Gloucestershire

Gloucestershire Police fined for abuse victims' data breach

Gloucestershire Police HQ
Image caption A Gloucestershire Police officer inadvertently revealed the email addresses of child abuse victims

Gloucestershire Police has been fined £80,000 for revealing identities of child abuse victims in a bulk email.

An officer involved in an investigation into non-recent allegations sent an update on the case to 56 people, including victims, witnesses, journalists and lawyers.

They inadvertently made all the email addresses viewable by all recipients.

The Information Commissioner's Office (ICO) said it was a "serious breach" of data protection laws.

Gloucestershire Police said it was disappointed by the decision and is considering an appeal.

An investigation found the "bcc" (blind carbon copy) function, which can be used to send bulk emails and keep the addresses private, was not automatically selectable on the system used by the officer.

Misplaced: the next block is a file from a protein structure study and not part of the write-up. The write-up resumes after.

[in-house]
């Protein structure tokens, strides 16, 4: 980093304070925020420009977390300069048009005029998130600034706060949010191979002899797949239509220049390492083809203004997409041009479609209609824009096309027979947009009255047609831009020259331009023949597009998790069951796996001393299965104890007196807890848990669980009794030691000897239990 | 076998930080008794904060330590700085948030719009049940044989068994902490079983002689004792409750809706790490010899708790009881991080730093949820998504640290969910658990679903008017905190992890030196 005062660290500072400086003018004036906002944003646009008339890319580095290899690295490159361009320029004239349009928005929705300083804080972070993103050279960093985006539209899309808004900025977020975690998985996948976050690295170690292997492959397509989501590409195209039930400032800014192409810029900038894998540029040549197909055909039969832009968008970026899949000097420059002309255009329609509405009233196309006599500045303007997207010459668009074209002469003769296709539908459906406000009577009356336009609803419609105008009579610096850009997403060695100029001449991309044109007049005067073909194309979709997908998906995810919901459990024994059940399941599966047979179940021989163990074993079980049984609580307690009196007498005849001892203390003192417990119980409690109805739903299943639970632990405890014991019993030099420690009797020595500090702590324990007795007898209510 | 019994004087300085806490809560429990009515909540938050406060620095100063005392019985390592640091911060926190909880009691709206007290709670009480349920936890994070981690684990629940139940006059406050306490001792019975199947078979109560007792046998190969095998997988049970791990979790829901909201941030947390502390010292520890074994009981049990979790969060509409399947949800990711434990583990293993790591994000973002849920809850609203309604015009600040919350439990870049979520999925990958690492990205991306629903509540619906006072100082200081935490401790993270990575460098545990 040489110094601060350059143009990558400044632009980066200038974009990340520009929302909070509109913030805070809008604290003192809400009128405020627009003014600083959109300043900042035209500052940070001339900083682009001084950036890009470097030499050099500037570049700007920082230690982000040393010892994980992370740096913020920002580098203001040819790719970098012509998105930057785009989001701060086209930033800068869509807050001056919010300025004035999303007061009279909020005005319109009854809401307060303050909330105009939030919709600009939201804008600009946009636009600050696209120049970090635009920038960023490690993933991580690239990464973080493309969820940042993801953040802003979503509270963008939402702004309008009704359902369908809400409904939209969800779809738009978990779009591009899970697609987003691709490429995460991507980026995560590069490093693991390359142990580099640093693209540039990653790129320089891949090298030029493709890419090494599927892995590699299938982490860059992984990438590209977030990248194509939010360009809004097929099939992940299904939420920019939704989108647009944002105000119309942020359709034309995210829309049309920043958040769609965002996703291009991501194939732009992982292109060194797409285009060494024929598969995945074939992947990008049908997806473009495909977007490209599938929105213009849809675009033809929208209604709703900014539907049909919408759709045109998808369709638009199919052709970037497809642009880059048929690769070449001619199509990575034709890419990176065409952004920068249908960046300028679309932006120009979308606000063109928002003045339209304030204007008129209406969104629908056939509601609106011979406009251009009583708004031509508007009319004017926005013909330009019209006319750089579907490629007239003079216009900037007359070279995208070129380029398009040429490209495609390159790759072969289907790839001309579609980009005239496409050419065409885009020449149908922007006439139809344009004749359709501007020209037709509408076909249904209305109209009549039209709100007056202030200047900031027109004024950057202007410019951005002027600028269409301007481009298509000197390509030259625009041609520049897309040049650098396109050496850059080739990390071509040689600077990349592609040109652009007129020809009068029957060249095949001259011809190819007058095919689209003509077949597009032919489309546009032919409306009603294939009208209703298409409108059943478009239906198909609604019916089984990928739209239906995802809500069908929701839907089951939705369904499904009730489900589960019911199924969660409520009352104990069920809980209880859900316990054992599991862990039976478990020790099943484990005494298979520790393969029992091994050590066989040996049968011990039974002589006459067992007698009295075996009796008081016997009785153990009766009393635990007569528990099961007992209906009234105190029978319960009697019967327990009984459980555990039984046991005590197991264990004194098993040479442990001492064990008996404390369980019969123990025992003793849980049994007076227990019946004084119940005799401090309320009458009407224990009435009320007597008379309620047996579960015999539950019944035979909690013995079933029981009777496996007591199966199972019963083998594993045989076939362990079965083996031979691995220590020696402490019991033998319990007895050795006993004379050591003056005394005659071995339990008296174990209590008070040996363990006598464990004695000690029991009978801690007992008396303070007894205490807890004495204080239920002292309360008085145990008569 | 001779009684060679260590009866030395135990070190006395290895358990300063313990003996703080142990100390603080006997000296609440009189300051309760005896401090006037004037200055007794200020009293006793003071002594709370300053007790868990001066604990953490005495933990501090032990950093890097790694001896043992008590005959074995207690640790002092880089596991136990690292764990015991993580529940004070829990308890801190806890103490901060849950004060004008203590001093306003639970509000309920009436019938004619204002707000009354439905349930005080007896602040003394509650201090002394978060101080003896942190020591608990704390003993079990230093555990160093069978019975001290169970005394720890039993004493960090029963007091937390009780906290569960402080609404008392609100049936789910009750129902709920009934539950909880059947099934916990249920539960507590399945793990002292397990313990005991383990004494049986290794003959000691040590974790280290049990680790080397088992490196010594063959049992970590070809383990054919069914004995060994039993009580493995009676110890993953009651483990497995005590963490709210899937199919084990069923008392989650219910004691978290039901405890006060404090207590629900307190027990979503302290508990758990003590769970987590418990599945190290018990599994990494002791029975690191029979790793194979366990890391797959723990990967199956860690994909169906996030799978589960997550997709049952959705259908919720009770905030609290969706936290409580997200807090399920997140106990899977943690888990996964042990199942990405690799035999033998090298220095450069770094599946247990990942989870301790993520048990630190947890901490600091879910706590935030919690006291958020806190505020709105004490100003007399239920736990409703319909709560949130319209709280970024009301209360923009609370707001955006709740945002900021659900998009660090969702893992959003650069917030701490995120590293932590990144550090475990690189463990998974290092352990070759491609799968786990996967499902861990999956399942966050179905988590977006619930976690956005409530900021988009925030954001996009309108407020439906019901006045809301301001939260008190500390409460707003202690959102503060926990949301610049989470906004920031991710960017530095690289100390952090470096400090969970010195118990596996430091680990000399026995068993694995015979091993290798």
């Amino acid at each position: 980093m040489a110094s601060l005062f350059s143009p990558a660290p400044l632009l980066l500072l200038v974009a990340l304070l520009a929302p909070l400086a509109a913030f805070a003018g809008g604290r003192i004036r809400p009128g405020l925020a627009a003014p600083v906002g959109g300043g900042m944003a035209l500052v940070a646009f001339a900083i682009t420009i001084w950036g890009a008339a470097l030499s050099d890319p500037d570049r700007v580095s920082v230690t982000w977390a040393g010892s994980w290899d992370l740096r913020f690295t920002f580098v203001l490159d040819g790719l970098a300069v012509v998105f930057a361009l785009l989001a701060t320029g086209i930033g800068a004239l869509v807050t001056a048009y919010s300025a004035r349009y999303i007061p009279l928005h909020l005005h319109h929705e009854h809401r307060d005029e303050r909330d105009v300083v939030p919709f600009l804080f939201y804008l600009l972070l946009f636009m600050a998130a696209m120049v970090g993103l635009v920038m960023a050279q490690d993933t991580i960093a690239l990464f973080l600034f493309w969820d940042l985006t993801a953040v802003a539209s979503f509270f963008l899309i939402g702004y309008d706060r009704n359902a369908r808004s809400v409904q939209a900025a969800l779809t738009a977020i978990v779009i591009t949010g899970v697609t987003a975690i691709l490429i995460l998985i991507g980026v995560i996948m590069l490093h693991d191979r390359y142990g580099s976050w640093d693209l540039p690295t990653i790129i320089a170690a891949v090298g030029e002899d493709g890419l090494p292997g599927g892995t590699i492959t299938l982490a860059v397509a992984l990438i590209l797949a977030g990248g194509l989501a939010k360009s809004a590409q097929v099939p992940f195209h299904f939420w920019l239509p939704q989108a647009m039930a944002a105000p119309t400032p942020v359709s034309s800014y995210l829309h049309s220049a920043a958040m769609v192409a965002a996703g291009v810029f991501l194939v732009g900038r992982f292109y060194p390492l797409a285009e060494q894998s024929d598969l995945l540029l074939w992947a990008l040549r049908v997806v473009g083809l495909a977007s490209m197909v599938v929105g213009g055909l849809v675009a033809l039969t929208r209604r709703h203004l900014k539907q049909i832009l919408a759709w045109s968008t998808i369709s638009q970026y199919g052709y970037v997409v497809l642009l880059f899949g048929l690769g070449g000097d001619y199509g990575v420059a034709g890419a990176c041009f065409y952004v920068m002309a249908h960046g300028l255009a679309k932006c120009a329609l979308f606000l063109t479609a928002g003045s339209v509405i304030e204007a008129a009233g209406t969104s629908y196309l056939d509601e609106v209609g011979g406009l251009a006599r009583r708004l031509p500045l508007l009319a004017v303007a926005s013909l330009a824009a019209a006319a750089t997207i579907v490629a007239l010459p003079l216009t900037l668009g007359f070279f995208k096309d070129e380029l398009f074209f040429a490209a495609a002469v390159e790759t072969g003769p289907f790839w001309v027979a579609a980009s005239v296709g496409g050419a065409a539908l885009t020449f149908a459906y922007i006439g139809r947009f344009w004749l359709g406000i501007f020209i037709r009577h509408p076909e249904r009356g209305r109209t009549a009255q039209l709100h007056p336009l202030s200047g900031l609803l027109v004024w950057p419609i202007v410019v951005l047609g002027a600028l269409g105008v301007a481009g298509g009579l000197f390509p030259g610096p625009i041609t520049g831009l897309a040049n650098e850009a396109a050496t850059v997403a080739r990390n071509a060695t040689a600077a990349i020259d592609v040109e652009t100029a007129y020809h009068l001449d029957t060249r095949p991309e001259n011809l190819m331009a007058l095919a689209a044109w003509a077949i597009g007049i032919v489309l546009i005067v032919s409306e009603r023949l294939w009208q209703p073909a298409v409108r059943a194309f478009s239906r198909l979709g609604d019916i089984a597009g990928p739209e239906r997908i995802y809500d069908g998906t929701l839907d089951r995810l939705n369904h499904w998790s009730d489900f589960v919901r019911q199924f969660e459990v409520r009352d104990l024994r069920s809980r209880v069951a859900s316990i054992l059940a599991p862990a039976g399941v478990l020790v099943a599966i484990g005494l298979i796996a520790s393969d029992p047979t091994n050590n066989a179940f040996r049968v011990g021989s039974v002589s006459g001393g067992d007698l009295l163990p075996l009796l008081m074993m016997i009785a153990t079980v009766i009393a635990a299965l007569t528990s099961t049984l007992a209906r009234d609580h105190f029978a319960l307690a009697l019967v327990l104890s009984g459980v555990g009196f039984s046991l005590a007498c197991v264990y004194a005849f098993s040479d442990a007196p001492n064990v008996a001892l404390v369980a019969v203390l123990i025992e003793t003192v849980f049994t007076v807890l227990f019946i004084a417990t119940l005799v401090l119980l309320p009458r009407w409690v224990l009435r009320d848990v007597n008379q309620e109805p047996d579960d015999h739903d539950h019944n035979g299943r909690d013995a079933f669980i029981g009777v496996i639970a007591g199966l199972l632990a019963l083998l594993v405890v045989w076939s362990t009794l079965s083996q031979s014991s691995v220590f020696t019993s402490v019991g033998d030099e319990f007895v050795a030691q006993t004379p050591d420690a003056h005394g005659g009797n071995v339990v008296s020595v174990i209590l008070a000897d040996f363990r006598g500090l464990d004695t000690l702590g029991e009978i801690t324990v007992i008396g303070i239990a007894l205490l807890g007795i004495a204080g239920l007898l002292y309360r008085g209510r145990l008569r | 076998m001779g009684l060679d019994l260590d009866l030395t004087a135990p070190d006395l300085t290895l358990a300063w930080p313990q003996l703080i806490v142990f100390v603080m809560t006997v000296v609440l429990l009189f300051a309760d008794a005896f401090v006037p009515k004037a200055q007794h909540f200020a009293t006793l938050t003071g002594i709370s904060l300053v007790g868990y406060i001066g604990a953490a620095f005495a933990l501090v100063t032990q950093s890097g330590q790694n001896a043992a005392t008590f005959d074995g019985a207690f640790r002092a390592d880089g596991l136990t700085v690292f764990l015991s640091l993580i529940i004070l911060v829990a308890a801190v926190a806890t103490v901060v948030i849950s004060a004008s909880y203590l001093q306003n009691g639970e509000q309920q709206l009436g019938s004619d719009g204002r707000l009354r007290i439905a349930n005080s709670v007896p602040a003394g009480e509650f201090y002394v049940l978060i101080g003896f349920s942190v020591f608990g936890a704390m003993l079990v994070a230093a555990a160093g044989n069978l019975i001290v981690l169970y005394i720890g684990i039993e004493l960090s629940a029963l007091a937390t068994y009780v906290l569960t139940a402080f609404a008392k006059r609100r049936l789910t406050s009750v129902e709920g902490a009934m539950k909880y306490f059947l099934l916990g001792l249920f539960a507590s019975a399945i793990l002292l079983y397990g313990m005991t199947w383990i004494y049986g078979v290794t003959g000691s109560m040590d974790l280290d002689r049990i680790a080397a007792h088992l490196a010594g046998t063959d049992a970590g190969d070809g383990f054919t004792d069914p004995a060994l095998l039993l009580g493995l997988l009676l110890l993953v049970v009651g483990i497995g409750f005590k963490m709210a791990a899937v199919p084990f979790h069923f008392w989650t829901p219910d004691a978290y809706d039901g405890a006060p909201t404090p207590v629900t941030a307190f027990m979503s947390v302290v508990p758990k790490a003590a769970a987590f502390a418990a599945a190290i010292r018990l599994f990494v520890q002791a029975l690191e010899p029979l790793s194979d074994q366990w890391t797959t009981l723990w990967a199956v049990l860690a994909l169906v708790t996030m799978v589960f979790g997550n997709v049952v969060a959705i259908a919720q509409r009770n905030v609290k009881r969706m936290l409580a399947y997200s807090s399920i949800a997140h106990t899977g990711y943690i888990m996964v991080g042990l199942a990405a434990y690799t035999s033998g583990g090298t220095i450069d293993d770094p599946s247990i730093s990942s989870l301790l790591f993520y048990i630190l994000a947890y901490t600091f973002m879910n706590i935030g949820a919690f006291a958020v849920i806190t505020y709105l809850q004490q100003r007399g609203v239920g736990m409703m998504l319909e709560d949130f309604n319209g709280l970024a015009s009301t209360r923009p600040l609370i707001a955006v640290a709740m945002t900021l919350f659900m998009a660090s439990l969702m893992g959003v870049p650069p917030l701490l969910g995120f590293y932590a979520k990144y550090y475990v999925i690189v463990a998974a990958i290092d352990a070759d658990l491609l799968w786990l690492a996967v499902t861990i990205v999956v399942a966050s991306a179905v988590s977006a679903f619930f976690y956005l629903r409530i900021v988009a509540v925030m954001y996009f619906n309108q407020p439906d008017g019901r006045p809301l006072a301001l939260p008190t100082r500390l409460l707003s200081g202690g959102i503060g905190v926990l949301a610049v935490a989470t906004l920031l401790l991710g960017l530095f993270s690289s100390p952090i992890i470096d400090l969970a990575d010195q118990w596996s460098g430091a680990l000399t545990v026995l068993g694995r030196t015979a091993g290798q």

Instead they used a function that displays all other recipients' email addresses.

The force realised the mistake two days after it happened in December 2016, and successfully recalled three emails. One email was undeliverable.

This meant the 56 names were visible by to up to 52 people.

'Lifelong anonymity'

Some of the abuse victims had been granted a right to lifelong anonymity.

When the force realised the error it reported it to the ICO and sent emails of apology to all the recipients.

Steve Eckersley from the ICO said: "This was a serious breach of the data protection laws and one which was likely to cause substantial distress to vulnerable victims of abuse, many of whom were also legally entitled to lifelong anonymity.

"The risks relating to the sending of bulk emails are long established and well known, so there was no excuse for the force to break the law - especially when such sensitive and confidential information was involved."

The case was dealt with under the old Data Protection Act, because the offence was committed before the new 2018 Act came into effect.

Gloucestershire Police said although the mistake was spotted immediately, measures have since been put in place to prevent it happening again.

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